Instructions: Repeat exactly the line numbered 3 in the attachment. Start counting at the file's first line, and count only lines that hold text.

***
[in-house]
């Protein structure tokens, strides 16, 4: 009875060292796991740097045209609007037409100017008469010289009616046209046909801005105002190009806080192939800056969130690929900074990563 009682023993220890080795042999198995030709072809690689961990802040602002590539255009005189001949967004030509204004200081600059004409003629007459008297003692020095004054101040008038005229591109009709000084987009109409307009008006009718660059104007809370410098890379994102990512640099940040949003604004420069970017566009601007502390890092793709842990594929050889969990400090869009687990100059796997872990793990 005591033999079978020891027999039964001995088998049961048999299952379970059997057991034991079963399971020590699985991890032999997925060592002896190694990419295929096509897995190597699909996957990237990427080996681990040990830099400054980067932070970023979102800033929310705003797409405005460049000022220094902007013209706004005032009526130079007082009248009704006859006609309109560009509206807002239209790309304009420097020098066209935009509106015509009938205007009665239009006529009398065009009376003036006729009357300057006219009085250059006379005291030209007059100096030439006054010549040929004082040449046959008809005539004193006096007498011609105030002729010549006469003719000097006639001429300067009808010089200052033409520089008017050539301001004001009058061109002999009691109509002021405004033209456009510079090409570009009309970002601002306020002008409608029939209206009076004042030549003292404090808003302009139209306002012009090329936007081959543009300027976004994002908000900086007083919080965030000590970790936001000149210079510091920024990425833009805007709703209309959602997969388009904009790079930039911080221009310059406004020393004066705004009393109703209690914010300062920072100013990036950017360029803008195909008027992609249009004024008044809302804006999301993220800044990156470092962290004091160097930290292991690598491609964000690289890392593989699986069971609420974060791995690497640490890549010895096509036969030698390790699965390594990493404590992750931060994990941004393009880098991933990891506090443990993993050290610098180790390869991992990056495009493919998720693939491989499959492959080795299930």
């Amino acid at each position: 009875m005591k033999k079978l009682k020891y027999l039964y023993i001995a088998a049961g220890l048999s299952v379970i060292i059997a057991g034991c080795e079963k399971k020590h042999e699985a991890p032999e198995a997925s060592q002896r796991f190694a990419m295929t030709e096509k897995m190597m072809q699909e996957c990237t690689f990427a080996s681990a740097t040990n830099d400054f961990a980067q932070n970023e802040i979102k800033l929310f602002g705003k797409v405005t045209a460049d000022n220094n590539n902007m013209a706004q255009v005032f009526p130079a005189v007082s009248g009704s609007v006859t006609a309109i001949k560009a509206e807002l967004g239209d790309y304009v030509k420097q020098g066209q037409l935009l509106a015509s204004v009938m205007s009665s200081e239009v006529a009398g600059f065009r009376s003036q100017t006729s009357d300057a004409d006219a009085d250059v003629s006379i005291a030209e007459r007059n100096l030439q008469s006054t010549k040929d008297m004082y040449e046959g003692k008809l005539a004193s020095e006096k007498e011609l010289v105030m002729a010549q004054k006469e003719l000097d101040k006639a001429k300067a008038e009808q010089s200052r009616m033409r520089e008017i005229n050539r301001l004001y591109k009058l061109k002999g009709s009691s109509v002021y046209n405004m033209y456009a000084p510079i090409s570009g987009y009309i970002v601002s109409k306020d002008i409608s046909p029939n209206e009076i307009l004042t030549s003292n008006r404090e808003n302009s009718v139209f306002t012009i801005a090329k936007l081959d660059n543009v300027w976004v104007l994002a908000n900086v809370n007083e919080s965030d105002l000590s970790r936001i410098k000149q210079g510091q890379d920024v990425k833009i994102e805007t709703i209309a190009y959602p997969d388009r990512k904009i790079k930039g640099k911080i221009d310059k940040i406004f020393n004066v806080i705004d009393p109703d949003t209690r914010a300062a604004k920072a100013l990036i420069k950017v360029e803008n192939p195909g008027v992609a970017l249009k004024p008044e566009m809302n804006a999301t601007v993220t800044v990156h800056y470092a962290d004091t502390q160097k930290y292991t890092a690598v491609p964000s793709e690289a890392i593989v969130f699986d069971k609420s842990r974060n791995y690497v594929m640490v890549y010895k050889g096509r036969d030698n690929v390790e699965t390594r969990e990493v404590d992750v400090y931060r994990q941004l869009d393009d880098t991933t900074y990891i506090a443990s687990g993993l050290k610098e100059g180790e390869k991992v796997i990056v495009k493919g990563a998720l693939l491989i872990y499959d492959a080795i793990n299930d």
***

């Amino acid at each position: 009875m005591k033999k079978l009682k020891y027999l039964y023993i001995a088998a049961g220890l048999s299952v379970i060292i059997a057991g034991c080795e079963k399971k020590h042999e699985a991890p032999e198995a997925s060592q002896r796991f190694a990419m295929t030709e096509k897995m190597m072809q699909e996957c990237t690689f990427a080996s681990a740097t040990n830099d400054f961990a980067q932070n970023e802040i979102k800033l929310f602002g705003k797409v405005t045209a460049d000022n220094n590539n902007m013209a706004q255009v005032f009526p130079a005189v007082s009248g009704s609007v006859t006609a309109i001949k560009a509206e807002l967004g239209d790309y304009v030509k420097q020098g066209q037409l935009l509106a015509s204004v009938m205007s009665s200081e239009v006529a009398g600059f065009r009376s003036q100017t006729s009357d300057a004409d006219a009085d250059v003629s006379i005291a030209e007459r007059n100096l030439q008469s006054t010549k040929d008297m004082y040449e046959g003692k008809l005539a004193s020095e006096k007498e011609l010289v105030m002729a010549q004054k006469e003719l000097d101040k006639a001429k300067a008038e009808q010089s200052r009616m033409r520089e008017i005229n050539r301001l004001y591109k009058l061109k002999g009709s009691s109509v002021y046209n405004m033209y456009a000084p510079i090409s570009g987009y009309i970002v601002s109409k306020d002008i409608s046909p029939n209206e009076i307009l004042t030549s003292n008006r404090e808003n302009s009718v139209f306002t012009i801005a090329k936007l081959d660059n543009v300027w976004v104007l994002a908000n900086v809370n007083e919080s965030d105002l000590s970790r936001i410098k000149q210079g510091q890379d920024v990425k833009i994102e805007t709703i209309a190009y959602p997969d388009r990512k904009i790079k930039g640099k911080i221009d310059k940040i406004f020393n004066v806080i705004d009393p109703d949003t209690r914010a300062a604004k920072a100013l990036i420069k950017v360029e803008n192939p195909g008027v992609a970017l249009k004024p008044e566009m809302n804006a999301t601007v993220t800044v990156h800056y470092a962290d004091t502390q160097k930290y292991t890092a690598v491609p964000s793709e690289a890392i593989v969130f699986d069971k609420s842990r974060n791995y690497v594929m640490v890549y010895k050889g096509r036969d030698n690929v390790e699965t390594r969990e990493v404590d992750v400090y931060r994990q941004l869009d393009d880098t991933t900074y990891i506090a443990s687990g993993l050290k610098e100059g180790e390869k991992v796997i990056v495009k493919g990563a998720l693939l491989i872990y499959d492959a080795i793990n299930d």